At one point I noticed that the waiter was still glancing at me under his eye. I had already finished that decaffeinated blend and now I was just sitting and reading the café’s newspapers. I was taking up space. So, although there were plenty of free tables, the waiter probably hated me on two accounts. First, because he thought I’d wanted to run away without paying and, second, he hated me in general, by the code of his trade, because I sat in front of an empty cup. As he passed between the tables and took orders, he fixed his eyes on my table. First he looked at my face, rudely, and then at the newspapers, as if he could recognize whether they belonged to the café or whether they were mine, private, and then his eyes accusingly fell on the empty cup. However, he did not come to take it away yet. It probably wasn’t polite, yet, but it would be soon. It was clear to me, namely, that as a fresh retiree I’d get in the way at home, when the wife vacuumed the house, when the grandson arranged his toy cars in a line all over the rooms I was still paying mortgage for, when the daughter studied for those exams she had not yet passed with her hands over her ears, but that I was getting in the way in a café, that was on this sunny morning, when I was thinking about Senka, something completely new.
And there he was, he ran up to my table, picked the cup and the plates with loud clings, swiped the table a couple of times with a small rag, as if I had spilled something, and I hadn’t, and said: “Twelve kunas.”
At that he aggressively examined the table, as if to see whether I somehow nevertheless managed to soil the smooth surface of the fake reddish marble, and then he circled the terrace with his eyes like those security cameras in stores that watch who stole and who would be stolen from as they spend they hard earned money on whatever it is they want to buy. He clearly made his guests know that they were suspicious, and he didn’t even look at me as I took fifteen kunas out my wallet and put them in his hand. And only after he put away the money it became clear that he was not checking who else could run away, he knew well who was sitting where, but that he was avoiding eye contact so that he wouldn’t have to give me the change of those three kunas back. This way he could say he got lost in thought for a second. He mumbled something like “Thank you” and turned his ass on me. Well, Senka definitely did not deserve such a jackass on this sunny morning of a day that would belong only to her. Partly because of that long gone emotion that had who knows why woken up on this morning, and partly because it no longer had anyone else to belong to. Those at home were too much there to dedicate a day to them, even if in my thoughts. This left only Senka and the way she walked down the street. And so this spring morning and those few swift steps of hers and her youthfully cut hair that revealed her neck somehow neutralized the fact that she, well, shrunk. We were all shrinking, without a doubt, all of us from the 4C Class of the former XVI High School, all of us born in one war and for the good part retired in the next one because our firms had bought off the rest of our working years. Just to get rid of us. So in my mind I told to this jackass: “No way!”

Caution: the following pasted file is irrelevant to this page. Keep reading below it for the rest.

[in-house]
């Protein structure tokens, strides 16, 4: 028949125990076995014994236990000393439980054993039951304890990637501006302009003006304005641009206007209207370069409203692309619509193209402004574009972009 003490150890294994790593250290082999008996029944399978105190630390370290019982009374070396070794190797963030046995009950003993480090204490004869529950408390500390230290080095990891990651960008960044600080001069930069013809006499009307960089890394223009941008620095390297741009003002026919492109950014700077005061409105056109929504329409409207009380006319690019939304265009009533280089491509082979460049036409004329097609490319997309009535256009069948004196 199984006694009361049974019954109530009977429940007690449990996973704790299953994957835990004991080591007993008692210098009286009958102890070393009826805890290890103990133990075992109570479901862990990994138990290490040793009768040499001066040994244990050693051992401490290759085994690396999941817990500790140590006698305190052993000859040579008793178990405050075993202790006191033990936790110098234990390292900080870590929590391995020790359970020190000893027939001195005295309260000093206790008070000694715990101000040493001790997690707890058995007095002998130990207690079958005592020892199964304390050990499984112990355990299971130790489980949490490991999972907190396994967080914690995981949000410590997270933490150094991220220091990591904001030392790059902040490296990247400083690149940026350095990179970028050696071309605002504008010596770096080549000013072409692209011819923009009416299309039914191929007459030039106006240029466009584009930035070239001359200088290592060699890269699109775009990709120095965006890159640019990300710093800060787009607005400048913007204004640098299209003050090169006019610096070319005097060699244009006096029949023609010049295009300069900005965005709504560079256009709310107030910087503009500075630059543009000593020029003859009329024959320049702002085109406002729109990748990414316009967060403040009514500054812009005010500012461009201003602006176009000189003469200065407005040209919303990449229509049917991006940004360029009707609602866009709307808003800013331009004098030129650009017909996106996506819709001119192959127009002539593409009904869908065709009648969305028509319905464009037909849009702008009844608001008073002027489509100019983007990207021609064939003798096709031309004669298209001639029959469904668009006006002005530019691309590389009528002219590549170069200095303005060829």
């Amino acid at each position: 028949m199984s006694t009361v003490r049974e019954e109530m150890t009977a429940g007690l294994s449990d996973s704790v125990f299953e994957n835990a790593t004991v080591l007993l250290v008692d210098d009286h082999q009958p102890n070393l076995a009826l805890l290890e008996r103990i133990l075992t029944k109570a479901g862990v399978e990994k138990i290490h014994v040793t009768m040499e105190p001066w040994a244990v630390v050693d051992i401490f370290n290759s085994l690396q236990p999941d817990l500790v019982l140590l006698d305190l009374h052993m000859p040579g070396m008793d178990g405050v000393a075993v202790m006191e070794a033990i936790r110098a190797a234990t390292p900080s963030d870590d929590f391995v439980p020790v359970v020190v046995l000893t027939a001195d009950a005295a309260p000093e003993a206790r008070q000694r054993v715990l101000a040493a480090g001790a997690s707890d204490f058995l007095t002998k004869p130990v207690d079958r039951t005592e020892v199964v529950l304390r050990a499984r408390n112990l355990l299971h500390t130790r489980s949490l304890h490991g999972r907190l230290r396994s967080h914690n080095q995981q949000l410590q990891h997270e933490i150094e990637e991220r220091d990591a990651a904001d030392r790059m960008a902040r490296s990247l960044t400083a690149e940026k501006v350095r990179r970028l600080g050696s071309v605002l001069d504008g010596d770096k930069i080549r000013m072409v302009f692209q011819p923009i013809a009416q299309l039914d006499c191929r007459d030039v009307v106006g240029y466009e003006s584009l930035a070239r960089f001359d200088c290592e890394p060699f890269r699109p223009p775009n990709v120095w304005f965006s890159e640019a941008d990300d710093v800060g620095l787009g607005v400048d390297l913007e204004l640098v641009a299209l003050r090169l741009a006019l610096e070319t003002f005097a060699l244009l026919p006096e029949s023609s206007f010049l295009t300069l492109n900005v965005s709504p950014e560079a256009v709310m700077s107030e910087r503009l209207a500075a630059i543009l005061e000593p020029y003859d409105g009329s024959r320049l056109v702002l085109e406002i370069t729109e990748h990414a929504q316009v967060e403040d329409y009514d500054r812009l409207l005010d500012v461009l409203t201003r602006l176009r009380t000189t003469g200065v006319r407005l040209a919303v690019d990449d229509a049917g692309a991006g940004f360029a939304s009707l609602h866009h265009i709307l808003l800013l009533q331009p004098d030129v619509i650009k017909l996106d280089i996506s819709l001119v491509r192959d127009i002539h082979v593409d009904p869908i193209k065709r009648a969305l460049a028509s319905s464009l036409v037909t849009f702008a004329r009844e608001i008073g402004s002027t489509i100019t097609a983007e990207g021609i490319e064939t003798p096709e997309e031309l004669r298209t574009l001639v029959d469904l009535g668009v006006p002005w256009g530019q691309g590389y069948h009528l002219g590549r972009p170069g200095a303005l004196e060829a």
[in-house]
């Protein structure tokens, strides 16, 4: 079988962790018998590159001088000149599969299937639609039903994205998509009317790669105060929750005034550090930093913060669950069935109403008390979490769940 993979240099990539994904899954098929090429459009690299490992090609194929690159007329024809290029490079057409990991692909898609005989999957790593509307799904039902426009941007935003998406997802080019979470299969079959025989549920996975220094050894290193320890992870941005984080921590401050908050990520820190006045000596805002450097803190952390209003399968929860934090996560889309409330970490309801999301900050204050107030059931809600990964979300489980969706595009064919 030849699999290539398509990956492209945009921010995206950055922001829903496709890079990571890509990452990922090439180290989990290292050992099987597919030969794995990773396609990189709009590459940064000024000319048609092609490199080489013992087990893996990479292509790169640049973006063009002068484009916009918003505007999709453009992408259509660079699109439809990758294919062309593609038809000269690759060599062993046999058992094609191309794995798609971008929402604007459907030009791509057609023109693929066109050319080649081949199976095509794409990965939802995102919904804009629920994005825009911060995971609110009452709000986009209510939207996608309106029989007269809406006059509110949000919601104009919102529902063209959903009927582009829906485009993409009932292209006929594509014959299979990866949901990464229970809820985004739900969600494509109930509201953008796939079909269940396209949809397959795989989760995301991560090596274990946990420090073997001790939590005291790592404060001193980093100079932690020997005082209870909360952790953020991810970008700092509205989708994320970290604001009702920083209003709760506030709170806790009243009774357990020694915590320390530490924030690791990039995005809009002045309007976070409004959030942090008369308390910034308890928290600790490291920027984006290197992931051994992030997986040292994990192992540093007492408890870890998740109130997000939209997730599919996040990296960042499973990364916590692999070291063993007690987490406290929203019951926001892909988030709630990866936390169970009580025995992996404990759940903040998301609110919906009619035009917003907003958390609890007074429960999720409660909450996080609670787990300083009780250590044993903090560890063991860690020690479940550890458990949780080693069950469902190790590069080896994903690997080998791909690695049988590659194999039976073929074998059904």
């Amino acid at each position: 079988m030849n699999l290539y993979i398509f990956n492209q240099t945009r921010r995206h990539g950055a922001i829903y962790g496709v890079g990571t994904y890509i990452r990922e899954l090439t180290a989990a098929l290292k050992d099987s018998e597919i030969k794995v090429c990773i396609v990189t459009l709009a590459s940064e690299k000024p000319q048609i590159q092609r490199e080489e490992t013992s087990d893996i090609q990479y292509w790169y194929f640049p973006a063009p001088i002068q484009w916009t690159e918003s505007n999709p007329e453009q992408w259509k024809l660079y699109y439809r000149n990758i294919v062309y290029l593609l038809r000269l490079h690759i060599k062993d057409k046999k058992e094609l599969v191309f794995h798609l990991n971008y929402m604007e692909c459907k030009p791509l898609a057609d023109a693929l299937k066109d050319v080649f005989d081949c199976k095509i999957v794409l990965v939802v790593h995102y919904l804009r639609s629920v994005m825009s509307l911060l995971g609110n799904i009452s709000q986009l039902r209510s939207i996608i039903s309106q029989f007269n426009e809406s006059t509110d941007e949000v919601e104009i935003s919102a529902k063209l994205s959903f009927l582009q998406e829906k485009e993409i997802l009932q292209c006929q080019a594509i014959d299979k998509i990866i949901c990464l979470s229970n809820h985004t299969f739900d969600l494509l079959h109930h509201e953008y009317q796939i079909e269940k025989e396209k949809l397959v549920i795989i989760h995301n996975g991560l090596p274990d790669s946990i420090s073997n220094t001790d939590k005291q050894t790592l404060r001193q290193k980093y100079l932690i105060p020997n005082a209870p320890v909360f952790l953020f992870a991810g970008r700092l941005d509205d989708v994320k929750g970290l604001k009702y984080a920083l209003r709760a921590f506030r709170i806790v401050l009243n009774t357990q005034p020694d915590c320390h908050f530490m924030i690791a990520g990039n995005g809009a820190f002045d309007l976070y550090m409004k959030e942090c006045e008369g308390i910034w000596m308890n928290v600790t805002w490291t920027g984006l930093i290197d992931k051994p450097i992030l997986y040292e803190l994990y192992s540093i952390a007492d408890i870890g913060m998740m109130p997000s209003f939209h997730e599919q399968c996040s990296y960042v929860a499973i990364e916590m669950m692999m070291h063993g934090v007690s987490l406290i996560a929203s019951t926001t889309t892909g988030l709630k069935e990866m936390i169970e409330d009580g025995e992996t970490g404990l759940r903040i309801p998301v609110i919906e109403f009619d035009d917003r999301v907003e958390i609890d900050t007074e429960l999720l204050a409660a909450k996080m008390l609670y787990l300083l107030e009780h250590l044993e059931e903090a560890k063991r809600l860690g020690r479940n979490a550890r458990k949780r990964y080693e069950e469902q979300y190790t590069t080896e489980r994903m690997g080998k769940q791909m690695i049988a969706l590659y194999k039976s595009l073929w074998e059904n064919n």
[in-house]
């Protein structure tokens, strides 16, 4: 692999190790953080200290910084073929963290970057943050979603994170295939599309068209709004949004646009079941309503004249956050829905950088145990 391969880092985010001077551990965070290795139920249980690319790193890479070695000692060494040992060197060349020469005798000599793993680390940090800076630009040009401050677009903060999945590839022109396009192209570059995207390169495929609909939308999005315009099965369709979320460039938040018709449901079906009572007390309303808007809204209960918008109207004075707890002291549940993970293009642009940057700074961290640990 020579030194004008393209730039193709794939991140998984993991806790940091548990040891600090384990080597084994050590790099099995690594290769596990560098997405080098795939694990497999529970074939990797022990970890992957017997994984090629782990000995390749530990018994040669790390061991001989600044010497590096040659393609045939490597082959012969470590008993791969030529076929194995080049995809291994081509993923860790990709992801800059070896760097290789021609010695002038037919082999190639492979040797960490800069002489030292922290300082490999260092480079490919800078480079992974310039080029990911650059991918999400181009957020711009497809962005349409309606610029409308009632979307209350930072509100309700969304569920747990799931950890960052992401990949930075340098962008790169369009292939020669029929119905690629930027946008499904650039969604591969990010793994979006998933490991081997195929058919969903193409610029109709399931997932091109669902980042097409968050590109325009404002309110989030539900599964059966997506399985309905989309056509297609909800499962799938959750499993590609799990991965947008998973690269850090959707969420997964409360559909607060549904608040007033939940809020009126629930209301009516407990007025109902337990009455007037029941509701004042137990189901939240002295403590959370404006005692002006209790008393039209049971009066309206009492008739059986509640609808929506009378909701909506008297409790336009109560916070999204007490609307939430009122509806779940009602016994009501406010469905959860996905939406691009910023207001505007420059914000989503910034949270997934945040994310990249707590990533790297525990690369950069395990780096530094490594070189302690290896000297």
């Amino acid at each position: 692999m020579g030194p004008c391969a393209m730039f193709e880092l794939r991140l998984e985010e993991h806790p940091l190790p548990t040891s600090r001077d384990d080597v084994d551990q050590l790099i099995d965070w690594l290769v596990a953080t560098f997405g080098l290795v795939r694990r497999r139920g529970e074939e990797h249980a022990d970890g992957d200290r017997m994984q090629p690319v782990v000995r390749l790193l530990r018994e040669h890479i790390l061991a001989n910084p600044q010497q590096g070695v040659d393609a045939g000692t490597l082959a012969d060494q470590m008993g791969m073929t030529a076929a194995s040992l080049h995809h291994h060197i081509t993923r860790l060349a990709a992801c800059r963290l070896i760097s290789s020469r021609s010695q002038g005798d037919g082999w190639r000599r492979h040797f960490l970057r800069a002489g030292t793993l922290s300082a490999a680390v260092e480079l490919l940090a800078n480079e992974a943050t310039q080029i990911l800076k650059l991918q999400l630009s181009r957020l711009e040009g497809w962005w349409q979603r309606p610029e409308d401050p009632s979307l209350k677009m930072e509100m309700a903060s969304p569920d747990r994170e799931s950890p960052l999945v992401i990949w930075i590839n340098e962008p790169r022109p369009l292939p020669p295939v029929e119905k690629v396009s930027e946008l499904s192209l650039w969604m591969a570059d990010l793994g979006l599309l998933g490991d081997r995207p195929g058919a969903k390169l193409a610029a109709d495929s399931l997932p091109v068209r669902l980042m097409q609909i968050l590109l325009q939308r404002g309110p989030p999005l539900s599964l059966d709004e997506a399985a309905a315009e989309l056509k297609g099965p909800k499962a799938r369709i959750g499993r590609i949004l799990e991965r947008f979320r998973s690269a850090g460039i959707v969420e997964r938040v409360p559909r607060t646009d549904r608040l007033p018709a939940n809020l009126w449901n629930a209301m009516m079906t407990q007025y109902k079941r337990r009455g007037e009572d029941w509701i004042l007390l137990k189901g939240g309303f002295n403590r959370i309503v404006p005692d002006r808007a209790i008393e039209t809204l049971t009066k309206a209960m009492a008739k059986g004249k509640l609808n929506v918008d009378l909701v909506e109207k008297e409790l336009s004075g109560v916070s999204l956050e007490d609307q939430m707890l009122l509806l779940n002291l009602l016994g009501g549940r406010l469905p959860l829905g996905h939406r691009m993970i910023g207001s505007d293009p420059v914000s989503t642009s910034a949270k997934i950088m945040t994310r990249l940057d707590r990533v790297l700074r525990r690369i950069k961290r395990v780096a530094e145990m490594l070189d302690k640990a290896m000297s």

By Zoran Ferić
Translated by Tomislav Kuzmanović
Zoran Ferić was born in 1961 in Zagreb. He is among the most widely read contemporary Croatian writers. His books have been awarded in Croatia and translated into English, German, Polish, Slovenian, Spanish and Hungarian. The novel Kalendar Maja (“Maya Calendar”) has received three awards in 2012 – the Jutarnji List Award for the best work of prose fiction, the Vladimir Nazor Award and the Zagreb City Award. The German translation of the novel (Folio Verlag, Vienna) got a great reception among literary critics in Austria and Germany.